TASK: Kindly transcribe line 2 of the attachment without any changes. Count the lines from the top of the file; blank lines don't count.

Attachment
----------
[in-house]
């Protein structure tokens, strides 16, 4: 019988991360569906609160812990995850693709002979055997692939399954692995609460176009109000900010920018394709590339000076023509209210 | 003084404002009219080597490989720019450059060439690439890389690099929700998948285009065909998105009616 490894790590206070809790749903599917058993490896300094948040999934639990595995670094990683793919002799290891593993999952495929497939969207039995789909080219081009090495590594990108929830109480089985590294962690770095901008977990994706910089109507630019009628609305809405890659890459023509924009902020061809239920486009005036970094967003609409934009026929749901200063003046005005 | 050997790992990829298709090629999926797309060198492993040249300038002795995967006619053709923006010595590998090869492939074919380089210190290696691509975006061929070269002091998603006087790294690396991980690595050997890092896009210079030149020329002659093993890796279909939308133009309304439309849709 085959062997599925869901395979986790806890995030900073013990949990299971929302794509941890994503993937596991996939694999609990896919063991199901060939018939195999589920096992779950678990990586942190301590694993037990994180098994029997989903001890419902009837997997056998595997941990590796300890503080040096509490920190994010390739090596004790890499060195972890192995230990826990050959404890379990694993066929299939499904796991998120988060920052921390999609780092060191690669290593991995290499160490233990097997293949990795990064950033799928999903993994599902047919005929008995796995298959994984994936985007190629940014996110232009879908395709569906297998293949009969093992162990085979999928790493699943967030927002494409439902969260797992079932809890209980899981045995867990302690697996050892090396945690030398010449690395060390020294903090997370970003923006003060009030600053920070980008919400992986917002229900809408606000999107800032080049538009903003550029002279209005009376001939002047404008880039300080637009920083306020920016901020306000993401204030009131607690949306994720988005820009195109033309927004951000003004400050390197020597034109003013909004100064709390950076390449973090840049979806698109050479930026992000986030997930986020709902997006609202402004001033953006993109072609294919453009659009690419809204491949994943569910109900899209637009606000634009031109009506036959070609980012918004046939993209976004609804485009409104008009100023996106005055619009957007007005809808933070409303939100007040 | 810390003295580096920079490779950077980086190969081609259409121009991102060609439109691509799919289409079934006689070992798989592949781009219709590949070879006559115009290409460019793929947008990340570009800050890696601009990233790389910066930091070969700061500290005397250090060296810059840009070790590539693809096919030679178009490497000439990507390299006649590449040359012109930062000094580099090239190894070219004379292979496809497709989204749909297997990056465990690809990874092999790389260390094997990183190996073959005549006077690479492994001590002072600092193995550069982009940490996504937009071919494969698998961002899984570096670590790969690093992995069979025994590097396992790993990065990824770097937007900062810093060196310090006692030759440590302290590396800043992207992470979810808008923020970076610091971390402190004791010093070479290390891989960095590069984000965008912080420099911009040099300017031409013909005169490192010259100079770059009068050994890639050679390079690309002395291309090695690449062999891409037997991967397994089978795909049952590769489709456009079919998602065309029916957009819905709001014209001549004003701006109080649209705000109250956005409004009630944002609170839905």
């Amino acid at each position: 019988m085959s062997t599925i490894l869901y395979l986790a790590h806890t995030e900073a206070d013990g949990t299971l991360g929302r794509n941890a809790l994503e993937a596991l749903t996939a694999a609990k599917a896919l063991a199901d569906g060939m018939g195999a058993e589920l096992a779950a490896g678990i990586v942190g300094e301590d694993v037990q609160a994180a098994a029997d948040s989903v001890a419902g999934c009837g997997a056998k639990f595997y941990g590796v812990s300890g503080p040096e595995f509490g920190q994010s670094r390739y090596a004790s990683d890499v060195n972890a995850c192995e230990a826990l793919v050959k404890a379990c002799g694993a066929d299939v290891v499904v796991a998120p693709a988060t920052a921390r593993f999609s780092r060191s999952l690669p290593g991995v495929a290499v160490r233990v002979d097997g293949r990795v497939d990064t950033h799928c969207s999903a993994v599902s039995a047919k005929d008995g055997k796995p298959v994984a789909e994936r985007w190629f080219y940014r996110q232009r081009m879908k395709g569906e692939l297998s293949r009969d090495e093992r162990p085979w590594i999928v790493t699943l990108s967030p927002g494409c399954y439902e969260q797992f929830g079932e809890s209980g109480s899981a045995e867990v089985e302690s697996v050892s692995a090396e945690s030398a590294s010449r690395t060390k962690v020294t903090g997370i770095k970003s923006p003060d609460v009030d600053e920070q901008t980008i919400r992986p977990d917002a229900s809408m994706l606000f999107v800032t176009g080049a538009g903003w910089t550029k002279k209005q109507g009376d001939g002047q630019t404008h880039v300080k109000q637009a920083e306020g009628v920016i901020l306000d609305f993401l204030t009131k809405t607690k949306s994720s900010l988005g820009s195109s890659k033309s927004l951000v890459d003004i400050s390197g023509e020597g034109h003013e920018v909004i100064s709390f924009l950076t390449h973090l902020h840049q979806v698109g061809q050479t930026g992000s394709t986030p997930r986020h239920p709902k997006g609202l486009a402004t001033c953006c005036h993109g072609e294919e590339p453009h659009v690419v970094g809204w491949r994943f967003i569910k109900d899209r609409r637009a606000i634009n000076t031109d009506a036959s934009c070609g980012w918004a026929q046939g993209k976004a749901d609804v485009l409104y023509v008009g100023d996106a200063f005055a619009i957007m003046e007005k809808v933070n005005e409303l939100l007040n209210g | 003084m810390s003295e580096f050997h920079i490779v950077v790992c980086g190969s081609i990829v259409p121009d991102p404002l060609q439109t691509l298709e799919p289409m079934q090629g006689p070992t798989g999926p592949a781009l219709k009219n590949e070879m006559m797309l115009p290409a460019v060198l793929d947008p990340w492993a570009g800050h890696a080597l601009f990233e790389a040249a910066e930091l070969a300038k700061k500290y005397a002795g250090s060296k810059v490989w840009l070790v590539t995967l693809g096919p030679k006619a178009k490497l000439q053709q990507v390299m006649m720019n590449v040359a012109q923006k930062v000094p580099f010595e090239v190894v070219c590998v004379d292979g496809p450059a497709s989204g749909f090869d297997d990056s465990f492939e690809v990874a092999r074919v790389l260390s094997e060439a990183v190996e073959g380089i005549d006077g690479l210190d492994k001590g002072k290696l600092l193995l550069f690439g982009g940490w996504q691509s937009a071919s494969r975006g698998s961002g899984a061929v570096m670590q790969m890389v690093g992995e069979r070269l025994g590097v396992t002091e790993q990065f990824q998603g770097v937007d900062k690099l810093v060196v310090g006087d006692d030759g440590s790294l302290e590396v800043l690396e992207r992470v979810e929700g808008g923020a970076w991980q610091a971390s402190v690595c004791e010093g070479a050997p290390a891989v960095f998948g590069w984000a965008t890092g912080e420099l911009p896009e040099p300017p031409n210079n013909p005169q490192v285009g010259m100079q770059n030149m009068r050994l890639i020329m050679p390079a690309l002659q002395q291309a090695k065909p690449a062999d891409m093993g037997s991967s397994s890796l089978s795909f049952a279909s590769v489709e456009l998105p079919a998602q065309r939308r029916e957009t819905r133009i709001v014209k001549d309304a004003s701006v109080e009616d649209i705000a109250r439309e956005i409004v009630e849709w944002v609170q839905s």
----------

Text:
């Protein structure tokens, strides 16, 4: 019988991360569906609160812990995850693709002979055997692939399954692995609460176009109000900010920018394709590339000076023509209210 | 003084404002009219080597490989720019450059060439690439890389690099929700998948285009065909998105009616 490894790590206070809790749903599917058993490896300094948040999934639990595995670094990683793919002799290891593993999952495929497939969207039995789909080219081009090495590594990108929830109480089985590294962690770095901008977990994706910089109507630019009628609305809405890659890459023509924009902020061809239920486009005036970094967003609409934009026929749901200063003046005005 | 050997790992990829298709090629999926797309060198492993040249300038002795995967006619053709923006010595590998090869492939074919380089210190290696691509975006061929070269002091998603006087790294690396991980690595050997890092896009210079030149020329002659093993890796279909939308133009309304439309849709 085959062997599925869901395979986790806890995030900073013990949990299971929302794509941890994503993937596991996939694999609990896919063991199901060939018939195999589920096992779950678990990586942190301590694993037990994180098994029997989903001890419902009837997997056998595997941990590796300890503080040096509490920190994010390739090596004790890499060195972890192995230990826990050959404890379990694993066929299939499904796991998120988060920052921390999609780092060191690669290593991995290499160490233990097997293949990795990064950033799928999903993994599902047919005929008995796995298959994984994936985007190629940014996110232009879908395709569906297998293949009969093992162990085979999928790493699943967030927002494409439902969260797992079932809890209980899981045995867990302690697996050892090396945690030398010449690395060390020294903090997370970003923006003060009030600053920070980008919400992986917002229900809408606000999107800032080049538009903003550029002279209005009376001939002047404008880039300080637009920083306020920016901020306000993401204030009131607690949306994720988005820009195109033309927004951000003004400050390197020597034109003013909004100064709390950076390449973090840049979806698109050479930026992000986030997930986020709902997006609202402004001033953006993109072609294919453009659009690419809204491949994943569910109900899209637009606000634009031109009506036959070609980012918004046939993209976004609804485009409104008009100023996106005055619009957007007005809808933070409303939100007040 | 810390003295580096920079490779950077980086190969081609259409121009991102060609439109691509799919289409079934006689070992798989592949781009219709590949070879006559115009290409460019793929947008990340570009800050890696601009990233790389910066930091070969700061500290005397250090060296810059840009070790590539693809096919030679178009490497000439990507390299006649590449040359012109930062000094580099090239190894070219004379292979496809497709989204749909297997990056465990690809990874092999790389260390094997990183190996073959005549006077690479492994001590002072600092193995550069982009940490996504937009071919494969698998961002899984570096670590790969690093992995069979025994590097396992790993990065990824770097937007900062810093060196310090006692030759440590302290590396800043992207992470979810808008923020970076610091971390402190004791010093070479290390891989960095590069984000965008912080420099911009040099300017031409013909005169490192010259100079770059009068050994890639050679390079690309002395291309090695690449062999891409037997991967397994089978795909049952590769489709456009079919998602065309029916957009819905709001014209001549004003701006109080649209705000109250956005409004009630944002609170839905």